Spain’s first phosphorus recovery plant

In 2016, Canal de Isabel II commissioned Spain’s first industrial scale plant for the recovery of phosphorus in the form of struvite at the Sur WWTP (Madrid). The plant was supplied and assembled on a turnkey basis by the Spanish subsidiary of Veolia Water Technologies. It is sized to treat up to 260 kg of phosphorus per day from the WWTP’s Ntwo return streams. The controlled formation of struvite is carried out in an upflow fluidised bed reactor. Canal de Isabel II has invested €2.3 million in this initiative, which is in line with the company’s commitment to the circular economy, environmental care, sustainable management and investment in R&D&i.


The Sur de Madrid Wastewater Treatment Plant (WWTP) is located on the left bank of the River Manzanares and receives wastewater from the Sur sewer (left bank interceptor sewer). This interceptor sewer receives the water from the sewers of La Gavia, Valdebernardo, Pavones, Palomeras, Yeseros, Tomateros, etc., which collect the wastewater from the districts of Vicálvaro, Puente de Vallecas and Villa de Vallecas.

The existing sewer network enables the wastewater from other plants situated upstream from the Sur WWTP (Viveros de la Villa, La China, La Gavia and some of the wastewater from the right bank interceptor sewer) to be diverted to the Sur facility in the event that further treatment is necessary to guarantee the quality of the water returned to the receiving waterway. This also endows the system with flexibility.

Project objective and scope

Uncontrolled struvite precipitation is a problem at wastewater treatment plants because it causes clogging of pipes, generally in the sludge line, downstream from anaerobic digestion. Struvite is a crystal made up of magnesium, ammonium and phosphate (NH4MgPO4·6(H2O)) which forms when these three ions are present in the solution above their saturation points.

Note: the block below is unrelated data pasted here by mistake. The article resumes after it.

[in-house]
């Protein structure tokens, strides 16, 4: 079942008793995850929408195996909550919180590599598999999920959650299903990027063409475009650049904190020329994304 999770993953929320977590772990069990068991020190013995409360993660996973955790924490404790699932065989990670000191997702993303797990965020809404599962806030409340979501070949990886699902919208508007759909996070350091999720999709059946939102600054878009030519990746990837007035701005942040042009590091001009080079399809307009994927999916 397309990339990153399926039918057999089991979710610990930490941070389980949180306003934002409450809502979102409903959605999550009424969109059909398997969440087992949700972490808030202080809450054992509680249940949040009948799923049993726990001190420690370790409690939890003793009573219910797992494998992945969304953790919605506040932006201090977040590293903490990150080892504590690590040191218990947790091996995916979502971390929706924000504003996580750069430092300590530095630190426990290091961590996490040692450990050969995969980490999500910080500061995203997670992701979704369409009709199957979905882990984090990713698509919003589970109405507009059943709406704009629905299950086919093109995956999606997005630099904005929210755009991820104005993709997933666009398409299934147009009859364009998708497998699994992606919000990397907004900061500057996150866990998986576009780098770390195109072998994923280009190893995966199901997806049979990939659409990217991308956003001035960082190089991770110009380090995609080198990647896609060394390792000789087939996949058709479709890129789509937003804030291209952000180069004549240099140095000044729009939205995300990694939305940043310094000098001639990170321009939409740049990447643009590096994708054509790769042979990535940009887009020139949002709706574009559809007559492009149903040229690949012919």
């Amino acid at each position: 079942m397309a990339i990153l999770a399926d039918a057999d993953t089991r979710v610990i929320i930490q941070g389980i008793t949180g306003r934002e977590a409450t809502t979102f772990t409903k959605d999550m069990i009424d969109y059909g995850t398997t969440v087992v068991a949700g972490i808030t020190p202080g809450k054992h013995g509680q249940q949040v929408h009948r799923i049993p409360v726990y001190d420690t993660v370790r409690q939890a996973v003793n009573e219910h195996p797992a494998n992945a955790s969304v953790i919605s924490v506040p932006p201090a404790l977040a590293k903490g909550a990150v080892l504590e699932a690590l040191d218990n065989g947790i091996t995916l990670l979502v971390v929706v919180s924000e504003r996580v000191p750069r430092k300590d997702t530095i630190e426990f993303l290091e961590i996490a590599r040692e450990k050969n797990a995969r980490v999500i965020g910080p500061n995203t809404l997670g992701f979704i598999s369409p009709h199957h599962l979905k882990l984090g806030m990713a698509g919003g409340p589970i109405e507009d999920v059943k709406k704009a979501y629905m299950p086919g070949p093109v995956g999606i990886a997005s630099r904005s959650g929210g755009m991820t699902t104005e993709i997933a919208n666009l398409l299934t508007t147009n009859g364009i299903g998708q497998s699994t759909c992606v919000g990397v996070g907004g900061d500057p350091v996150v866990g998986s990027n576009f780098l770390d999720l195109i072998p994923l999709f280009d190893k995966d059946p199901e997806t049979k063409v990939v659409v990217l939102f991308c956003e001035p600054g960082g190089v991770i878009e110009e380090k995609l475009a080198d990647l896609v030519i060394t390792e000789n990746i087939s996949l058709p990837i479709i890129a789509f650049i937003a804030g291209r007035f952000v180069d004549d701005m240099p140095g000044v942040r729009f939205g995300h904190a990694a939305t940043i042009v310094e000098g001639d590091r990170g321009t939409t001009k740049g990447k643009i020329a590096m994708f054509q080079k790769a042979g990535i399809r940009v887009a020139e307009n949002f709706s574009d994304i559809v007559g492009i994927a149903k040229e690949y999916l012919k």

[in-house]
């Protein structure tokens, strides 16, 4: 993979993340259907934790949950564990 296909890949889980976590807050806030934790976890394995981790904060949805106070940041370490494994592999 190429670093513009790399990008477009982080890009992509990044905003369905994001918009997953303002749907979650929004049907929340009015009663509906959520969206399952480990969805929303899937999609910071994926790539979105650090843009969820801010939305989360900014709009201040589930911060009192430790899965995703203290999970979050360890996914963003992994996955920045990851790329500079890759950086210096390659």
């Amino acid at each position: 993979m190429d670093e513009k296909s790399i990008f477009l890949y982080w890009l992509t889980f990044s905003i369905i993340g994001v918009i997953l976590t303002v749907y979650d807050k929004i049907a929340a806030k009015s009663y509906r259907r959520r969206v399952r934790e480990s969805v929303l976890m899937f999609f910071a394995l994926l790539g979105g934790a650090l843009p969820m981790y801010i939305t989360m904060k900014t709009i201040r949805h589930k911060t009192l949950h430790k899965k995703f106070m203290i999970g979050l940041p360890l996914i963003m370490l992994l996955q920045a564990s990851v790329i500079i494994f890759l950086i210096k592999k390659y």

Magnesium is the limiting reactant in wastewater treatment and it must be provided in the form of magnesium chloride or magnesium oxide in order to balance the concentration of phosphorus, generating a product that can be used at industrial level for certain applications.

Eliminating this compound significantly reduces struvite precipitations in sludge line pipes.

This project saw the implementation of a struvite production system. Struvite is generated at different points of the sludge line, hindering operation of the facility. The Sur WWTP has suffered from periodic episodes of uncontrolled struvite precipitation in the digested sludge outlet pipe, in the elbows of the centrifuge feed pipes and inside the anaerobic digesters.

The rate of struvite formation is controlled in the process in such a way as to obtain a high-quality product with the desired physical properties. Phosphorus removal efficiencies of around 90% in the treated stream can be achieved and the product obtained is sold as fertiliser.



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Plant Report published in: FuturENVIRO June 2017